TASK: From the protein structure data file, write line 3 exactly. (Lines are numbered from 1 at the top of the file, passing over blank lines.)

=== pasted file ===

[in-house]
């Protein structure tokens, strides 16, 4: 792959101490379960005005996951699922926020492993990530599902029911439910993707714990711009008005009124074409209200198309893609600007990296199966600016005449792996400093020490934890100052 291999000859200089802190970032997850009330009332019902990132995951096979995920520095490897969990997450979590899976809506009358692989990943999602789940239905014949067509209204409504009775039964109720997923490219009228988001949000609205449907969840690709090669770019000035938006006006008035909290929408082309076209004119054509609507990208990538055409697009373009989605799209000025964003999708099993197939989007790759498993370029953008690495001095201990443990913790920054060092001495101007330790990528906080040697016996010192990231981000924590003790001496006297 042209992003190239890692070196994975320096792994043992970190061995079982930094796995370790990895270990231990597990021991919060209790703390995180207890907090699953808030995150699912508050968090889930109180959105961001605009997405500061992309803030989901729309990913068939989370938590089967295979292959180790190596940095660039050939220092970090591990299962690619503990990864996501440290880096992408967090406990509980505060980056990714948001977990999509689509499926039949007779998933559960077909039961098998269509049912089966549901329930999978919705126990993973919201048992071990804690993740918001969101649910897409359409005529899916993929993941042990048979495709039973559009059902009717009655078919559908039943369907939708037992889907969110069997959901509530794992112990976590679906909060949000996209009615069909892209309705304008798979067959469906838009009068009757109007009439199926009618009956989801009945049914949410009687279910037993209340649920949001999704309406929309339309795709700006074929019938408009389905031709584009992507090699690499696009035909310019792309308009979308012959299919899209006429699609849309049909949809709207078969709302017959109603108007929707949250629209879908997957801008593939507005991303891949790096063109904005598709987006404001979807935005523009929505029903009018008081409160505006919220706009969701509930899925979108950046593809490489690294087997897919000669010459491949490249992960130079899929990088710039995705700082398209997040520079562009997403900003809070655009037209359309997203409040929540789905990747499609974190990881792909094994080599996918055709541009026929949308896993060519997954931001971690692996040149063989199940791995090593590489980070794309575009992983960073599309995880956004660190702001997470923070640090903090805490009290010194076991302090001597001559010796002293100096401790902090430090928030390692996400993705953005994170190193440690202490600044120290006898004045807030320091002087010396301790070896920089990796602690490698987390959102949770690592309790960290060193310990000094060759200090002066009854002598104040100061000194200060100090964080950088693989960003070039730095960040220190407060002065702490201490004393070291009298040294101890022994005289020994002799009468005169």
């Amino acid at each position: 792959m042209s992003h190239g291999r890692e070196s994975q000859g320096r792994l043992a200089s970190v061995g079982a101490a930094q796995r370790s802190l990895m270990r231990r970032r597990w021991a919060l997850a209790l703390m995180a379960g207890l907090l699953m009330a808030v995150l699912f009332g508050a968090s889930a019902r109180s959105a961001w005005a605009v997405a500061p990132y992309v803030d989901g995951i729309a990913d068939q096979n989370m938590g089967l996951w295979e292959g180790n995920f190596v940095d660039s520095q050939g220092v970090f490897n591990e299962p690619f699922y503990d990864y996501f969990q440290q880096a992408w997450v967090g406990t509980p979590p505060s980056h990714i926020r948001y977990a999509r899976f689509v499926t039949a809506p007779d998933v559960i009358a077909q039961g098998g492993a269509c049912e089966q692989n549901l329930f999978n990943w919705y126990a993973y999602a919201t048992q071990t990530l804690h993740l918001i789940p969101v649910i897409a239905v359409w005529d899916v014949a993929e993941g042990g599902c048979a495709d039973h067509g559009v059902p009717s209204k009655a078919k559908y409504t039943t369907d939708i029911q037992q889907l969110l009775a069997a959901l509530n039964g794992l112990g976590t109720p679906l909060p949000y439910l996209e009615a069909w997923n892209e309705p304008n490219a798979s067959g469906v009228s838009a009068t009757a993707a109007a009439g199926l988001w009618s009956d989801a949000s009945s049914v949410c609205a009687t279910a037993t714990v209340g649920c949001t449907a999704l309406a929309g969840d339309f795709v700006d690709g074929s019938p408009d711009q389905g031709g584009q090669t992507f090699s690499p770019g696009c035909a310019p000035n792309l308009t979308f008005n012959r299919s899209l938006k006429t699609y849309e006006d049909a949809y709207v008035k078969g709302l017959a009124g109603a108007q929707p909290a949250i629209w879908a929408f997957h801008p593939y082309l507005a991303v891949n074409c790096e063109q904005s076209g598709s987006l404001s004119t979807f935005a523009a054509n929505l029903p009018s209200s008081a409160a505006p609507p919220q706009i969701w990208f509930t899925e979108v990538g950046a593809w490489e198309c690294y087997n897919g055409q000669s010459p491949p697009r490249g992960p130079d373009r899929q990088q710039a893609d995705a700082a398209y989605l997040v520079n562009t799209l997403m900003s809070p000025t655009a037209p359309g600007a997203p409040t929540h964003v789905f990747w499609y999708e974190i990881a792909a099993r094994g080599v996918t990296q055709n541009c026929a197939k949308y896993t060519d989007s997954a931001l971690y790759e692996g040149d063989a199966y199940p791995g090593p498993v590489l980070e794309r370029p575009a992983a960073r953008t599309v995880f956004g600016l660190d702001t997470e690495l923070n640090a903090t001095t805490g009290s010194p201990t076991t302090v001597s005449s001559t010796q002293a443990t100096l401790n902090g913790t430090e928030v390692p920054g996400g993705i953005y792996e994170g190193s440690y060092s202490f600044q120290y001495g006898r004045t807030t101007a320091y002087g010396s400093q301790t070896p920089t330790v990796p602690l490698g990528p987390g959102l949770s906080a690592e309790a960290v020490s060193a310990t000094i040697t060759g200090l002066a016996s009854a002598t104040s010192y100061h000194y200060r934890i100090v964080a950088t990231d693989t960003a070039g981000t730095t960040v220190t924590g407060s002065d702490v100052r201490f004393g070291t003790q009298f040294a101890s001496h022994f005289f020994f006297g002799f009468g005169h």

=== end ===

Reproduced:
């Amino acid at each position: 792959m042209s992003h190239g291999r890692e070196s994975q000859g320096r792994l043992a200089s970190v061995g079982a101490a930094q796995r370790s802190l990895m270990r231990r970032r597990w021991a919060l997850a209790l703390m995180a379960g207890l907090l699953m009330a808030v995150l699912f009332g508050a968090s889930a019902r109180s959105a961001w005005a605009v997405a500061p990132y992309v803030d989901g995951i729309a990913d068939q096979n989370m938590g089967l996951w295979e292959g180790n995920f190596v940095d660039s520095q050939g220092v970090f490897n591990e299962p690619f699922y503990d990864y996501f969990q440290q880096a992408w997450v967090g406990t509980p979590p505060s980056h990714i926020r948001y977990a999509r899976f689509v499926t039949a809506p007779d998933v559960i009358a077909q039961g098998g492993a269509c049912e089966q692989n549901l329930f999978n990943w919705y126990a993973y999602a919201t048992q071990t990530l804690h993740l918001i789940p969101v649910i897409a239905v359409w005529d899916v014949a993929e993941g042990g599902c048979a495709d039973h067509g559009v059902p009717s209204k009655a078919k559908y409504t039943t369907d939708i029911q037992q889907l969110l009775a069997a959901l509530n039964g794992l112990g976590t109720p679906l909060p949000y439910l996209e009615a069909w997923n892209e309705p304008n490219a798979s067959g469906v009228s838009a009068t009757a993707a109007a009439g199926l988001w009618s009956d989801a949000s009945s049914v949410c609205a009687t279910a037993t714990v209340g649920c949001t449907a999704l309406a929309g969840d339309f795709v700006d690709g074929s019938p408009d711009q389905g031709g584009q090669t992507f090699s690499p770019g696009c035909a310019p000035n792309l308009t979308f008005n012959r299919s899209l938006k006429t699609y849309e006006d049909a949809y709207v008035k078969g709302l017959a009124g109603a108007q929707p909290a949250i629209w879908a929408f997957h801008p593939y082309l507005a991303v891949n074409c790096e063109q904005s076209g598709s987006l404001s004119t979807f935005a523009a054509n929505l029903p009018s209200s008081a409160a505006p609507p919220q706009i969701w990208f509930t899925e979108v990538g950046a593809w490489e198309c690294y087997n897919g055409q000669s010459p491949p697009r490249g992960p130079d373009r899929q990088q710039a893609d995705a700082a398209y989605l997040v520079n562009t799209l997403m900003s809070p000025t655009a037209p359309g600007a997203p409040t929540h964003v789905f990747w499609y999708e974190i990881a792909a099993r094994g080599v996918t990296q055709n541009c026929a197939k949308y896993t060519d989007s997954a931001l971690y790759e692996g040149d063989a199966y199940p791995g090593p498993v590489l980070e794309r370029p575009a992983a960073r953008t599309v995880f956004g600016l660190d702001t997470e690495l923070n640090a903090t001095t805490g009290s010194p201990t076991t302090v001597s005449s001559t010796q002293a443990t100096l401790n902090g913790t430090e928030v390692p920054g996400g993705i953005y792996e994170g190193s440690y060092s202490f600044q120290y001495g006898r004045t807030t101007a320091y002087g010396s400093q301790t070896p920089t330790v990796p602690l490698g990528p987390g959102l949770s906080a690592e309790a960290v020490s060193a310990t000094i040697t060759g200090l002066a016996s009854a002598t104040s010192y100061h000194y200060r934890i100090v964080a950088t990231d693989t960003a070039g981000t730095t960040v220190t924590g407060s002065d702490v100052r201490f004393g070291t003790q009298f040294a101890s001496h022994f005289f020994f006297g002799f009468g005169h």